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Earth's Upper Mantle Rheology
Projet financé par l'ANR MANTLE
RHEOLOGY
Partners: O. Castelnau (PIMM), P. Cordier (UMET), R.A. Lebensohn
(LANL), S. Merkel (UMET), P. Raterron (UMET), W. Crichton (ESRF)
Earth's plate tectonics generates major haz(~30%)ards
for human societies (earthquakes, volcanic eruptions, tsunamis, etc.).
It is largely constrained by the rheology of the Earth upper mantle
(Figure 1, top 410 km) composed of polycrystalline
aggregates comprising olivine (~60 vol.%) mixed with
pyroxenes (~30%) and other minor phases such as garnets, and
possibly melt.
Figure 1: Earth
cut (image by Colin Rose)
The
complex behavior of this material comes from the extreme viscoplastic
anisotropy at the crystal scale, so that the simultaneous activation of
several deformation mechanisms (dislocation glide, dislocation climb,
grain boundary diffusion ...) is probably necessary. Despite decades of
experimental work, rheology of Earth mantle minerals is not well
understood for several reasons:
 until recently, deformation experiments could not reach the
pressure (~14 GPa) and temperature (~1500K) of the mantle;
 the pressure has a strong influence on dislocation mobility;
 data extrapolation to the extremely small in situ
strainrates (~10^{15 }s^{1}) requires a multiscale
approach coupling several techniques and modeling;
 the extreme local anisotropy of all mineral phases requires
the use of accurate homogenization models, which have almost never been
applied in the context of deep Earth minerals.
The aim of this project is to achieve an accurate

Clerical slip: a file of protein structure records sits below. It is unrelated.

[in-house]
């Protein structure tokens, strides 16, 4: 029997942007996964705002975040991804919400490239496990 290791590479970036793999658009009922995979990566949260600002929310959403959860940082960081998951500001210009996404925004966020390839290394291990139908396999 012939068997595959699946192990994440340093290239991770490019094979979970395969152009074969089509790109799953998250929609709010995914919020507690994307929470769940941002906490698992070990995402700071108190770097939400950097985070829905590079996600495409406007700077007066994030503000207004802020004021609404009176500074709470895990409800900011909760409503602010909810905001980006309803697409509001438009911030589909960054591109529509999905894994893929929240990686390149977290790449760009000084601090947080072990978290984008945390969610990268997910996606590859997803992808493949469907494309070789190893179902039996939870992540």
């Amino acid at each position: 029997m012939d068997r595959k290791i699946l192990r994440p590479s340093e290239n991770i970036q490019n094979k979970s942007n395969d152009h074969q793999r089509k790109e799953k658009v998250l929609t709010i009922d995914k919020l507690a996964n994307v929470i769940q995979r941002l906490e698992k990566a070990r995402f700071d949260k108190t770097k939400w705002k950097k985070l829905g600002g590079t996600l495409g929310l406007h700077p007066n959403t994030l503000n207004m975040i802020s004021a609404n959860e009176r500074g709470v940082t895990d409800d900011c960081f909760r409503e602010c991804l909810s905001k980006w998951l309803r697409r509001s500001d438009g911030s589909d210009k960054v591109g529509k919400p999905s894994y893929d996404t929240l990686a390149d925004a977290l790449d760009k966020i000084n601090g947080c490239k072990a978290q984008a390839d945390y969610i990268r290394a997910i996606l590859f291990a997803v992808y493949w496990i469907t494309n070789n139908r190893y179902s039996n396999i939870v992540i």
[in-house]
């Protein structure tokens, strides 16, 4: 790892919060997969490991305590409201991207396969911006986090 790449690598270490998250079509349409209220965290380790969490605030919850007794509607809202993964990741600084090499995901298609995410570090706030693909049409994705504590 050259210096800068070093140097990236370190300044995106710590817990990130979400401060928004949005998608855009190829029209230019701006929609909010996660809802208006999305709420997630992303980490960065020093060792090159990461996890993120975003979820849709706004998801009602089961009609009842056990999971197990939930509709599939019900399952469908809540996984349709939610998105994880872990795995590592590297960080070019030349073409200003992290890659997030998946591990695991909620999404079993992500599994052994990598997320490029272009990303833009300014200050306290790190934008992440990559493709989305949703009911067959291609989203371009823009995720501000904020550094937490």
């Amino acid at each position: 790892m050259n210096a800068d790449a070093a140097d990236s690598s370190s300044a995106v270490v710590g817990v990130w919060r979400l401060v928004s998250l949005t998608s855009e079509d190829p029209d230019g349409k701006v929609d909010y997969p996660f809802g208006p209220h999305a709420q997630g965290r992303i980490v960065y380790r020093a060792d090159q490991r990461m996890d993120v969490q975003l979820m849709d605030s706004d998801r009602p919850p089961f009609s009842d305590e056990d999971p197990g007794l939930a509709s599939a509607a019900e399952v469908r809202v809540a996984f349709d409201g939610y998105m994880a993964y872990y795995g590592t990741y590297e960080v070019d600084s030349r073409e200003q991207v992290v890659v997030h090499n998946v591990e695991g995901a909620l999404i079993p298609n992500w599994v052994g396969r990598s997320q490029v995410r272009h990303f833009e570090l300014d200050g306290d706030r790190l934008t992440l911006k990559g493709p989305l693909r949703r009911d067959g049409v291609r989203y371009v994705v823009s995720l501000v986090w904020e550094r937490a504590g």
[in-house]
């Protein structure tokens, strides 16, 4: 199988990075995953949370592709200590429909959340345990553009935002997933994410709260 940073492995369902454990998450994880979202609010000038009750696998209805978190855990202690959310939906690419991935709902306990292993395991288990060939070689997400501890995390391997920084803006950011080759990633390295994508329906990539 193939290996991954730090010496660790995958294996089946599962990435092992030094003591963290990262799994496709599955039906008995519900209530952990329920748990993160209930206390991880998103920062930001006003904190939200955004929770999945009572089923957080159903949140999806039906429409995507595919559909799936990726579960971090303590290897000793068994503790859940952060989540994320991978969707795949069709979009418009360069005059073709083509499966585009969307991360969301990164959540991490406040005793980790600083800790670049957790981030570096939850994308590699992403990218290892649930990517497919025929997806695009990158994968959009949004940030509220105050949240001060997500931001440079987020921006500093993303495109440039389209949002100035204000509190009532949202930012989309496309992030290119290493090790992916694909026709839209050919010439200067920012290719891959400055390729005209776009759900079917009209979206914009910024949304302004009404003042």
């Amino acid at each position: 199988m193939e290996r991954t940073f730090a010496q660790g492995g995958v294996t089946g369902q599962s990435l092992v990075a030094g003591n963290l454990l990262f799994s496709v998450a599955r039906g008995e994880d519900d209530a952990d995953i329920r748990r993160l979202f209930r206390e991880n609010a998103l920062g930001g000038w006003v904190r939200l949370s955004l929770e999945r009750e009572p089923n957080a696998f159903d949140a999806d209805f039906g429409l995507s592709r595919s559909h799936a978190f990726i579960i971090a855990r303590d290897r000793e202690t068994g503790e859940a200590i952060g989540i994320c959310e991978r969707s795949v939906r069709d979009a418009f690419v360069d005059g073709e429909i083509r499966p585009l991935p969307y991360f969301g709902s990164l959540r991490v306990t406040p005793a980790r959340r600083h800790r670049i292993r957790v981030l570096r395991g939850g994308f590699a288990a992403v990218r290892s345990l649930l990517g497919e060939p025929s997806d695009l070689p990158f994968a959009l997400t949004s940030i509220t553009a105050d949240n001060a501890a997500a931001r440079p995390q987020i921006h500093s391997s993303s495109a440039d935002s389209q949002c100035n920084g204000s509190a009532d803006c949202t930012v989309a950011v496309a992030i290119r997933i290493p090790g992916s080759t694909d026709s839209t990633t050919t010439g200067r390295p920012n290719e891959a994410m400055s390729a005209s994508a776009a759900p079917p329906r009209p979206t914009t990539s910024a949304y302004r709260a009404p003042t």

modeling of uppermantle plasticity, which accounts for highpressure
experimental data on olivine and olivinepyroxenesgarnetmelt
aggregates obtained in stateofthe art high pressure equipments set at
synchrotron facilities on mono and polycrystals, ab initio calculations for the
dislocation properties at the nanometer scale, and polycrystal
plasticity inferred from micromechanical
modeling approaches.
The resulting multiscale model (from nanometer to kilometer scales)
will be a firstofakind and, while applied in specific geodynamical
context, will provide crucial information for the interpretation of
uppermantle seismic data and the modeling of mantle convection
(Figure 2).
Figure 2:
in earth's mantle
The used polycrystal model will be based on meanfield homogenization methods
(selfconsistent scheme associated with the "SecondOrder"
linearization procedure of Ponte Castañeda).
This secondorder selfconsistent approach is very efficient for
minearl materials. The effective behavior predicted by this approach
are compared with ensemble averages of the the fast Fourier transform
FFTbased fullfield solutions. This comparison show that the
predictions obtayned by means of the secondorder approach are in
better agreement with the FFTbased fullfield solutions (Figure 3).
Figure 3 Right:
Stress field compute by FFT in olivine polycrystal
Left:
Comparison between FFTbased fullfield solutions (FFT) and several
meanfield approaches (SO: secondorder linearization; AFF: affine
linearization; TGT: tangent lenarization) for different values of
plastic anisotropic parameters M.